Now that Valentine’s Day has been and gone, we can start seeing the supermarkets stacking the shelves with Easter Eggs and Mother’s Day gifts. Understandably, many people view Mother’s Day as nothing more than a commercial gimmick designed to increase the sale of flowers and chocolates; or an excuse for restaurants to hike their prices and get more bums on seats than any other day in the year (including Valentine’s Day).
Yet, mother’s day is not a recent trend invented by Hallmark. In the US, Mother’s Day became an official holiday in 1914 and was created by Anna Jarvis in 1908 in an attempt to honor motherhood and provoke appreciation for all mother’s do in the world. Interestingly, Anna Jarvis later denounced the commercialization of Mother’s Day and tried to remove it from the calendar due to feeling the concept had lost its meaning and had been bastardized into nothing more than a commercial gimmick.
Anna’s original notion was to honor the sacrifices mothers made for their children, and after gaining financial backing from a department store owner, in May 1908 the first Mother’s Day celebration was born.
Following the initial success of the day, she resolved to see the holiday added to the national calendar; where she argued the case that American holidays were biased toward male achievements – and with the tenacity of a major letter writing campaign to newspapers and prominent politicians urging the adoption of a day to honor motherhood, by 1912, many states had adopted the day as an annual holiday – and in 1914, President Wilson officially established the second Sunday in May as Mother’s Day.
Initially conceived as a day of personal celebration between mothers and families, her version was to wear a white carnation as a symbol and to visit one’s mother – but, once it had become a national holiday, florists and card companies jumped on the bandwagon and turned into something much more familiar with what we have today.
In 1920, Jarvis became disgusted by how commercialized the day had become and publicly urged people to stop buying flowers, cards and candies. Indeed, she went on a crusade, speaking out against confectioners and florist – launching a number of lawsuits against groups that had used the name “Mother’s Day”, and in her later years, spent most of her personal wealth in legal fees. She even lobbied the government to insist that it was removed from the American Calendar.
With that said, the concept behind celebrating mothers and motherhood was nothing new – indeed, it can be traced back to the Ancient Greeks and Ancient Romans. The clearest modern precedent is the Christian festival known as “Mothering Sunday”, which, in Europe, falls on the fourth Sunday in Lent.
Irrespective of the religious or historical roots there’s one common and unifying strand that is present – which is to take some time to show appreciation to our mother’s. There are many gift ideas applicable for Mother’s Day, but in this article, we’re going to look at two of the classics: giving flowers and meals out.
- FLOWER POWER
At first glance, this is all too obvious and something Anna Jarvis would certainly frown upon, but flowers bring such a vibrant and uplifting energy that they have to be first on the list. There’s something about the natural beauty and fragrant essence of a flower that lifts people up on all levels, and in consideration of the fact, many of us have aging parents that are often indoors – bringing the vibrancy of spring inside their home is a beautifully uplifting treat.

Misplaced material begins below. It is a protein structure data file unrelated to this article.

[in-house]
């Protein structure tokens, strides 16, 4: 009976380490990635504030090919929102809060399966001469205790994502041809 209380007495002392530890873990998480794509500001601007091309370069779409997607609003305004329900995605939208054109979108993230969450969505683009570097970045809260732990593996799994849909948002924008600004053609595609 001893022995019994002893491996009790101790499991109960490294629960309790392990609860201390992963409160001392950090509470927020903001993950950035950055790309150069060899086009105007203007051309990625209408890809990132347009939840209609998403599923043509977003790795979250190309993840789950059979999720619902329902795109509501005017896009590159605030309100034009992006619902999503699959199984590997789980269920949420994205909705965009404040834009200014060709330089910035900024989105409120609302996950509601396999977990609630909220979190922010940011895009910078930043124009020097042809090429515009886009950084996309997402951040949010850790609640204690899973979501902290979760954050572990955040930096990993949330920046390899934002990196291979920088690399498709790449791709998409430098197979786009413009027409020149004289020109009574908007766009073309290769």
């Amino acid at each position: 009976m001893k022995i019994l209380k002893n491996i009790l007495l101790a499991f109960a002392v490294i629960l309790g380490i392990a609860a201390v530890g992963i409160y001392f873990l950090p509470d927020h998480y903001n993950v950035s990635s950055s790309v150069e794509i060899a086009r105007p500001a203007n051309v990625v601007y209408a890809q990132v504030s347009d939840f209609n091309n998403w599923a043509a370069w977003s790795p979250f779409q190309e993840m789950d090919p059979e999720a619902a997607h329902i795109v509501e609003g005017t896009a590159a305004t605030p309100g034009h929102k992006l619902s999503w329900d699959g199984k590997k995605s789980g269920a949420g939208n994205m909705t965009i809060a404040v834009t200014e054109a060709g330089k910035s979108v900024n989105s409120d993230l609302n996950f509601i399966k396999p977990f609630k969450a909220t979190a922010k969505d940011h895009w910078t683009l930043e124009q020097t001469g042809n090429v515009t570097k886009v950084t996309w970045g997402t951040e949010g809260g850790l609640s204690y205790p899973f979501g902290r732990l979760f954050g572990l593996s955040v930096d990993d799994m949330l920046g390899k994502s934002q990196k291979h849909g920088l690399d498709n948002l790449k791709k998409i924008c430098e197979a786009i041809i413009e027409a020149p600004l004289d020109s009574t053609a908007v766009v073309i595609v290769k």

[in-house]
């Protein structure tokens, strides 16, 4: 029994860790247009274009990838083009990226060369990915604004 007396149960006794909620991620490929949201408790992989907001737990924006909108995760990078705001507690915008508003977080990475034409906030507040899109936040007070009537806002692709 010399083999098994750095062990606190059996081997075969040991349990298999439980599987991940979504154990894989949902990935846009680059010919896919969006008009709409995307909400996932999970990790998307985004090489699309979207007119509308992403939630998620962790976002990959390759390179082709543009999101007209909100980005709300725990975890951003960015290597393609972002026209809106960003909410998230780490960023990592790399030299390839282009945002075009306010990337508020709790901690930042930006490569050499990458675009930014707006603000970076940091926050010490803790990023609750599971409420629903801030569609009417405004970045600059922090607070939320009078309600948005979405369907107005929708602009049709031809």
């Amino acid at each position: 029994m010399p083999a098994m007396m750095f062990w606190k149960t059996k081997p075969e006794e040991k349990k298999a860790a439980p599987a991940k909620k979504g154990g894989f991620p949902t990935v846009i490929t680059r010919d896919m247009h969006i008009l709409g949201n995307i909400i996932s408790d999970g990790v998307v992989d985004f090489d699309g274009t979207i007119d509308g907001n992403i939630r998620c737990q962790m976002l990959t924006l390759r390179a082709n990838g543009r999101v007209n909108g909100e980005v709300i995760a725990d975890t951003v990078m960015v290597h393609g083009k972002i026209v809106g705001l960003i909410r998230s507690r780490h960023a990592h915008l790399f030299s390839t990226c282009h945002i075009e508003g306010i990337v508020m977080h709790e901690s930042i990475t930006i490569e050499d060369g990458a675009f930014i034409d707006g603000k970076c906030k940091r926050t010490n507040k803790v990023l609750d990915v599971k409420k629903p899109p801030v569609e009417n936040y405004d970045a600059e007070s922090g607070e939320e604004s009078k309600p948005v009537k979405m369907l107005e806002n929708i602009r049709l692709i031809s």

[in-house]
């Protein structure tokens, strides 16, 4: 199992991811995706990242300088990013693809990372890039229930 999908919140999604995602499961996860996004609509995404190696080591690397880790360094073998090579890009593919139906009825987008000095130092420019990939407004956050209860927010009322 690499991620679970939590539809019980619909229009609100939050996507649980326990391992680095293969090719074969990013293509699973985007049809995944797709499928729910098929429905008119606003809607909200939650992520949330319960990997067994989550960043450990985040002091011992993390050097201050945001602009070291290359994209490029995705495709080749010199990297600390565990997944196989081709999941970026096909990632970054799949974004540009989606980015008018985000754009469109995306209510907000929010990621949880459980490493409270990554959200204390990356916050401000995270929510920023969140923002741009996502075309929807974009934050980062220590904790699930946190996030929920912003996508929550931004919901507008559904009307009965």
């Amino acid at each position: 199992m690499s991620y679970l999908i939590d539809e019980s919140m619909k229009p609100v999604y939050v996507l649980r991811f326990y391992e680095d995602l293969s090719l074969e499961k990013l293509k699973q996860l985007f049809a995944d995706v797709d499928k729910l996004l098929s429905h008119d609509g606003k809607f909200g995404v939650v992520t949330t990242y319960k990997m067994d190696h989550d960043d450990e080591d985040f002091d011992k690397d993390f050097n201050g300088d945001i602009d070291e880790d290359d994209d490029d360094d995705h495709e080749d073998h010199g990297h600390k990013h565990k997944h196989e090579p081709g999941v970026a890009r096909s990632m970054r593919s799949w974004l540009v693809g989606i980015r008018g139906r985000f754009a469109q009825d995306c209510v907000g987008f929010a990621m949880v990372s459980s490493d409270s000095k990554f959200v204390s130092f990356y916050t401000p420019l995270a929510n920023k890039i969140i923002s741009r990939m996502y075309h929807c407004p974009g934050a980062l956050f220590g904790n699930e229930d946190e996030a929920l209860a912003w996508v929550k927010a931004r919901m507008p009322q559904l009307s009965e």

If you’re wanting something a little more special than a simple bunch of flowers shipped from the likes of Interflora with a standardized note, you should check out With Our Aloha Hawaiian Flowers that provide a different assortment of fresh flowers from Hawaii every month for 3, 6, or 12 months.
That’s the thing, we sometimes degrade the power of flowers as tokens of appreciation, because it can often feel like someone is throwing money at the problem and outsourcing the task when using a big corporate florist – but it doesn’t have to be that way. You could use a boutique alternative like the above, or for an even more personal touch, you could go into nature and pick some flowers with your own bare hands.
After all, a lot of time, what mothers really appreciate is the effort; as a young child they don’t need a work of art in their home, they are happy with a finger painting!
- DINING DELIGHT
Again, the standard “meal out” experience on Mother’s Day can feel a little staged and for some people, quite awkward – akin to eating out on Valentine’s Night. However, what you could do is create a wonderful garden party (particularly if you have young children) where it’s less about going for an expensive meal and is much more about celebrating the spirit of family and connection.
You could, for example, have a barbecue in your back garden and cook her favorite meats with a variety of freshly prepared homemade salads and hand squeezed orange juice… or, perhaps you could take her to her favorite spot in nature and have a little picnic set-up with all her favorite picnic snacks.
In summary, the overriding point of Mother’s Day is to celebrate your mother in the sense of appreciation – it doesn’t have to be expensive gifts or elaborate fine dining experiences; there’s something about the rawness of a home cooked meal that feels much more congruent with the spirit of Mother’s Day than going out for a perfectly manicured Michelin restaurant experience.
The basic advice, therefore, is to keep it authentic and focused on what actually matters – family. Make it personal and meaningful for that individual… rather than some standardised statement that essentially ticks a box to show that you care by sending a big box of chocolates, but leaves much to be desired on an emotional level – as what mothers really want on Mother’s Day is to feel close to their family, to feel appreciated and valued on an emotional level.